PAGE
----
Show simple item record

dc.contributor.authorZhou, Jizhong
dc.contributor.authorDeng, Ye
dc.contributor.authorShen, Lina
dc.contributor.authorWen, Chongqing
dc.contributor.authorYan, Qingyun
dc.contributor.authorNing, Daliang
dc.contributor.authorQin, Yujia
dc.contributor.authorXue, Kai
dc.contributor.authorWu, Liyou
dc.contributor.authorHe, Zhili
dc.contributor.authorVoordeckers, James W.
dc.contributor.authorNostrand, Joy D. Van
dc.contributor.authorBuzzard, Vanessa
dc.contributor.authorMichaletz, Sean T.
dc.contributor.authorEnquist, Brian J.
dc.contributor.authorWeiser, Michael D.
dc.contributor.authorKaspari, Michael
dc.contributor.authorWaide, Robert
dc.contributor.authorYang, Yunfeng
dc.contributor.authorBrown, James H.
dc.date.accessioned2016-08-27T01:01:51Z
dc.date.available2016-08-27T01:01:51Z
dc.date.issued2016-07-05
dc.identifier.citationTemperature mediates continental-scale diversity of microbes in forest soils 2016, 7:12083 Nature Communicationsen
dc.identifier.issn2041-1723
dc.identifier.doi10.1038/ncomms12083
dc.identifier.urihttp://hdl.handle.net/10150/618960
dc.description.abstractClimate warming is increasingly leading to marked changes in plant and animal biodiversity, but it remains unclear how temperatures affect microbial biodiversity, particularly in terrestrial soils. Here we show that, in accordance with metabolic theory of ecology, taxonomic and phylogenetic diversity of soil bacteria, fungi and nitrogen fixers are all better predicted by variation in environmental temperature than pH. However, the rates of diversity turnover across the global temperature gradients are substantially lower than those recorded for trees and animals, suggesting that the diversity of plant, animal and soil microbial communities show differential responses to climate change. To the best of our knowledge, this is the first study demonstrating that the diversity of different microbial groups has significantly lower rates of turnover across temperature gradients than other major taxa, which has important implications for assessing the effects of human-caused changes in climate, land use and other factors.
dc.description.sponsorshipU.S. National Science Foundation MacroSystems Biology program [NSF EF-1065844]; Office of the Vice President for Research at the University of Oklahoma; Collaborative Innovation Center for Regional Environmental Quality at the Tsinghua University; National Science Foundation of China [41430856]; National Natural Science Foundation of China [31540071]; Strategic Priority Research Program of the Chinese Academy of Sciences (CAS) [XDB15010302]; CAS 100 talent programen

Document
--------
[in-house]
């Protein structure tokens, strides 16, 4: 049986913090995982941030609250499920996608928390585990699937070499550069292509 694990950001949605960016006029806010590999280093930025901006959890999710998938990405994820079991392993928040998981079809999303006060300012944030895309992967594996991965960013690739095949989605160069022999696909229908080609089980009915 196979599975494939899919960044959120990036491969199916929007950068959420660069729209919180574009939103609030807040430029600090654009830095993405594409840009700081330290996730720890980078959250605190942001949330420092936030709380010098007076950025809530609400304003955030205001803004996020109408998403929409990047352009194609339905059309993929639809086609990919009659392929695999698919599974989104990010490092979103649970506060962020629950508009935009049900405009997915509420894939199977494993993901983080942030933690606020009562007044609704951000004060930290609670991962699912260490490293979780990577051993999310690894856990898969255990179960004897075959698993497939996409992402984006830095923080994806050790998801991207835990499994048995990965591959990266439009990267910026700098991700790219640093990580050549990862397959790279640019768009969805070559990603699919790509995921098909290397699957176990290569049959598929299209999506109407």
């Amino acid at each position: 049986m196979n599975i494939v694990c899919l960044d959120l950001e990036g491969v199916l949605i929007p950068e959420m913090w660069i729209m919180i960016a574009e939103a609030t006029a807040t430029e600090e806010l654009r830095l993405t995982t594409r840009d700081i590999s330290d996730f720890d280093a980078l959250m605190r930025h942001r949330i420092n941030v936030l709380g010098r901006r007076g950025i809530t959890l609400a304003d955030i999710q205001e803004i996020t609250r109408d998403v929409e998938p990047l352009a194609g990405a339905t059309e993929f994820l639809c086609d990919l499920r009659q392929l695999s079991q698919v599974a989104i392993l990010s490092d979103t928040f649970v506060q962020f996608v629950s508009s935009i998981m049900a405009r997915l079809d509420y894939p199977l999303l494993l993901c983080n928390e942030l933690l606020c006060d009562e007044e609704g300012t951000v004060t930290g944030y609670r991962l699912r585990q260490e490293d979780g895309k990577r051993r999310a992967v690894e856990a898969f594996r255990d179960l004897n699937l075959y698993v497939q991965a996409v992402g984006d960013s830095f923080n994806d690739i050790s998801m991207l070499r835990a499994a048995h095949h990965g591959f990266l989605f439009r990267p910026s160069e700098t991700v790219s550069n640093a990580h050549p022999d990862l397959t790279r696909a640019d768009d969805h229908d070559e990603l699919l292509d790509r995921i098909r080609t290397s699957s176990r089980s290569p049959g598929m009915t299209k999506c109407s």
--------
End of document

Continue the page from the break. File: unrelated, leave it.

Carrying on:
dc.language.isoenen
dc.publisherNATURE PUBLISHING GROUPen
dc.relation.urlhttp://www.nature.com/doifinder/10.1038/ncomms12083en
dc.rights© The Author(s) 2016 This work is licensed under a Creative Commons Attribution 4.0 International License. The images or other third party material in this article are included in the article’s Creative Commons license, unless indicated otherwise in the credit line; if the material is not included under the Creative Commons license, users will need to obtain permission from the license holder to reproduce the material. To view a copy of this license, visit http://creativecommons.org/licenses/by/4.0.en
dc.titleTemperature mediates continental-scale diversity of microbes in forest soilsen
dc.typeArticleen
dc.contributor.departmentUniv Arizona, Dept Ecol & Evolutionary Biolen
dc.identifier.journalNature Communicationsen
dc.description.noteOpen Access Journalen
dc.description.collectioninformationThis item from the UA Faculty Publications collection is made available by the University of Arizona with support from the University of Arizona Libraries. If you have questions, please contact us at repository@u.library.arizona.edu.en
dc.eprint.versionFinal published versionen
refterms.dateFOA2018-09-11T14:43:07Z
html.description.abstractClimate warming is increasingly leading to marked changes in plant and animal biodiversity, but it remains unclear how temperatures affect microbial biodiversity, particularly in terrestrial soils. Here we show that, in accordance with metabolic theory of ecology, taxonomic and phylogenetic diversity of soil bacteria, fungi and nitrogen fixers are all better predicted by variation in environmental temperature than pH. However, the rates of diversity turnover across the global temperature gradients are substantially lower than those recorded for trees and animals, suggesting that the diversity of plant, animal and soil microbial communities show differential responses to climate change. To the best of our knowledge, this is the first study demonstrating that the diversity of different microbial groups has significantly lower rates of turnover across temperature gradients than other major taxa, which has important implications for assessing the effects of human-caused changes in climate, land use and other factors.


Files in this item

Thumbnail
Name:
ncomms12083.pdf
Size:
1.087Mb
Format:
PDF
Description:
Final Published Version

This item appears in the following Collection(s)

Show simple item record